The violence was unleashed following the killing of Burhan Wani, a popular seperatist militant. Authorities impose a curfew, shut schools, offices, highways. Internet sut down. Kashmir is a disputed territory between India and Pakistan since 1947. A latent conflict has caused tens of thousands of deaths.
Srinagar (AsiaNews / Agencies) - At least 23 people died and 250 were injured in three days of clashes in Indian Kashmir sparked by the killing of Burhan Wani, a famous militant of Hizbul Mujahideen. The group has been fighting for the independence of the state from the Indian Federation. The young man, 21, was among the most famous for his videos and photos posted on social networks. Thousands of his supporters defied the curfew imposed by the authorities to attend the funeral of the separatist group's "pin-up boy".
The ongoing confrontation is the worst incident of violence since 2010. The fighting was sparked July 8, after the killing of Wani. He, along with two other militants, was the victim of an operation by Indian police in the Kokernag in Anantnag district.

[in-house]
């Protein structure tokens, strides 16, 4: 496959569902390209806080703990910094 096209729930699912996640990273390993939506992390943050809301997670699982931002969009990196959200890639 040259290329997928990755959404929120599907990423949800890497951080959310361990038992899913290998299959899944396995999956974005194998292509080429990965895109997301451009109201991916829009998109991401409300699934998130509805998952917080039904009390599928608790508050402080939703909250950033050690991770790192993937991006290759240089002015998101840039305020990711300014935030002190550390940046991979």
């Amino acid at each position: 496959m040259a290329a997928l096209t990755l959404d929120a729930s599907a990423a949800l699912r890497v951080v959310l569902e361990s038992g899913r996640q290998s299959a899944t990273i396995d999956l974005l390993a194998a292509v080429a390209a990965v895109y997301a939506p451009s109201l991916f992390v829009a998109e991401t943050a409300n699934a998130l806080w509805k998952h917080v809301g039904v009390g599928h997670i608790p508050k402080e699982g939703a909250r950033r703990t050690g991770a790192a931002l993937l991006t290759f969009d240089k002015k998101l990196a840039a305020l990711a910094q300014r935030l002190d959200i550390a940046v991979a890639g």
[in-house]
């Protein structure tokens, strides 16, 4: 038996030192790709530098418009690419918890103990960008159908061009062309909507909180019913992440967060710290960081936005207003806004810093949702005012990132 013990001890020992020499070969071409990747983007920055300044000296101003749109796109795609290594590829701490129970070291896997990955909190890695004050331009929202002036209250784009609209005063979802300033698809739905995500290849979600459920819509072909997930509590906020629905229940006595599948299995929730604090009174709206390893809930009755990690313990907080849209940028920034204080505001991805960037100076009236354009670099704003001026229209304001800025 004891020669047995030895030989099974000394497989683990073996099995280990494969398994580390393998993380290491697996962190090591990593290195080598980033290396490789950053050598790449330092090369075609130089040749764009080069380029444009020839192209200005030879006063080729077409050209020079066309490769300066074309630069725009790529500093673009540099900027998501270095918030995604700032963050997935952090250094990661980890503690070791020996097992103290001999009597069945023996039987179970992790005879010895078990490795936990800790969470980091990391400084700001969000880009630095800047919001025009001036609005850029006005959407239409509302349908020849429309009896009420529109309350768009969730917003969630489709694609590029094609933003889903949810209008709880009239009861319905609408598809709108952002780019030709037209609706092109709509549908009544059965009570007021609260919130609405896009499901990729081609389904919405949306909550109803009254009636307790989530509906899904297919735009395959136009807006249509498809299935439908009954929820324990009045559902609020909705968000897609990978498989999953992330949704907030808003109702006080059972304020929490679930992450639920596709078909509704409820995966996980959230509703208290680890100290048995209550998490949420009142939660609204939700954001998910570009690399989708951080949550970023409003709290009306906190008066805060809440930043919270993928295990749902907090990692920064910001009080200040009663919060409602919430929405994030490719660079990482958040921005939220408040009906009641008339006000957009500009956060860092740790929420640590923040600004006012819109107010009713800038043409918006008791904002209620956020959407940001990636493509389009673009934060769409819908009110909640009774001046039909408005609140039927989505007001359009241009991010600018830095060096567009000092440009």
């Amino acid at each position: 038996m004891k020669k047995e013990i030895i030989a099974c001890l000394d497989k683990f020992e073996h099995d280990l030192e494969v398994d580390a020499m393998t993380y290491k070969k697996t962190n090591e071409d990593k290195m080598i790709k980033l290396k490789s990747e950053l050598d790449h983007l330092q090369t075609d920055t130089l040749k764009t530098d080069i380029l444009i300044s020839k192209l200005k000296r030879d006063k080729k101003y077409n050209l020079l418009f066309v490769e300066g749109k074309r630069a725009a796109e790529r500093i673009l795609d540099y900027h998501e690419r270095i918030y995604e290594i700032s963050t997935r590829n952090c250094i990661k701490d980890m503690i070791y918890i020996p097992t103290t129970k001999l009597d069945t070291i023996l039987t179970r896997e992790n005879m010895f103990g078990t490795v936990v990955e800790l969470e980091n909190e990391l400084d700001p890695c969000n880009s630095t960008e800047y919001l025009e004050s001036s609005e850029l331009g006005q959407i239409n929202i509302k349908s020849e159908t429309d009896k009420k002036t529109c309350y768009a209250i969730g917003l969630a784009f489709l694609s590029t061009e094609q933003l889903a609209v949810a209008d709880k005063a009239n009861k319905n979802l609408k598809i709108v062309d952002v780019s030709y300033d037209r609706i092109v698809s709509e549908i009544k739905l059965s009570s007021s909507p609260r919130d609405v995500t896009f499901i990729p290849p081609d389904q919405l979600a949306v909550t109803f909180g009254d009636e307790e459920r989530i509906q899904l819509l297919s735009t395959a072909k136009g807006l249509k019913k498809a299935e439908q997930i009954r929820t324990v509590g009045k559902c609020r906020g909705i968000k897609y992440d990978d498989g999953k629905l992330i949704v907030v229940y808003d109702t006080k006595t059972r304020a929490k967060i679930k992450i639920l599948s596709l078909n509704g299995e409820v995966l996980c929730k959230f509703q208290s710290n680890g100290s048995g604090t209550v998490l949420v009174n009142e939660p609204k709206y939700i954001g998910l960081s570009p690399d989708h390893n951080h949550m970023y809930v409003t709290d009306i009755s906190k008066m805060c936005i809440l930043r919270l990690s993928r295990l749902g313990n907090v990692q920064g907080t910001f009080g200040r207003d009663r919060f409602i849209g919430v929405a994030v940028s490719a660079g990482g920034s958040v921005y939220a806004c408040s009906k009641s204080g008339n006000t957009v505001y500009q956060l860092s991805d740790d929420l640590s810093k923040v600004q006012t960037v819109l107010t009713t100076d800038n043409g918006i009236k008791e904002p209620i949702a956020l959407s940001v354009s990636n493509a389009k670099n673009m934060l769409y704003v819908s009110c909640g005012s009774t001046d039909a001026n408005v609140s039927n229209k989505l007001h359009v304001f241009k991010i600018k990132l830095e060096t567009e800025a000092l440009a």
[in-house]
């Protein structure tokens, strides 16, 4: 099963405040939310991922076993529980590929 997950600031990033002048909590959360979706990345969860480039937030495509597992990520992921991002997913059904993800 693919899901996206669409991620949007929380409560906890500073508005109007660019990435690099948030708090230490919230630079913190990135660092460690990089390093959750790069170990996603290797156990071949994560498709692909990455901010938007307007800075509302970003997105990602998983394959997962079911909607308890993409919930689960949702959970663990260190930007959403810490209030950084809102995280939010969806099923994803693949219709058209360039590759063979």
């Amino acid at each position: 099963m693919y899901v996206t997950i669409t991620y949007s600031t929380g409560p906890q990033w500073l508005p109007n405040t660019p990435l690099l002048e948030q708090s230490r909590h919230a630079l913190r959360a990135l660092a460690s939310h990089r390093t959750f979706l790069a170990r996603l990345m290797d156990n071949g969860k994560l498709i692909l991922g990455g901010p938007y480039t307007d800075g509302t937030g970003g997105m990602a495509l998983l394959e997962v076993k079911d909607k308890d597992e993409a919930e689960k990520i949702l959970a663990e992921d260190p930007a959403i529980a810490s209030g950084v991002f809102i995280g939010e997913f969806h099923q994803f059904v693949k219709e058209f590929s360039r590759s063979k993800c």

The son of a teacher, Wani had joined the separatists at age 15 and was considered a hero by his generation, who looked to him as a reference point thanks to his increasingly popular presence on social networks.
As soon as news of his death spread, groups of supporters took to the streets and began throwing stones at the police, who had since been deployed to maintain order. Since then, authorities have imposed a curfew and blocked access to internet sites in large areas of the southern part of Kashmir; state access roads have been closed; shops, schools, offices and petrol pumps have also been locked down to prevent damage and devastation.
Three days on, tensions remain high and the local government will meet today to discuss the measures to be implemented. Kashmir is a disputed territory between India and Pakistan since the separation of 1947. Repeated attempts to establish independence and a latent conflict have caused tens of thousands of deaths, of which the majority are civilians.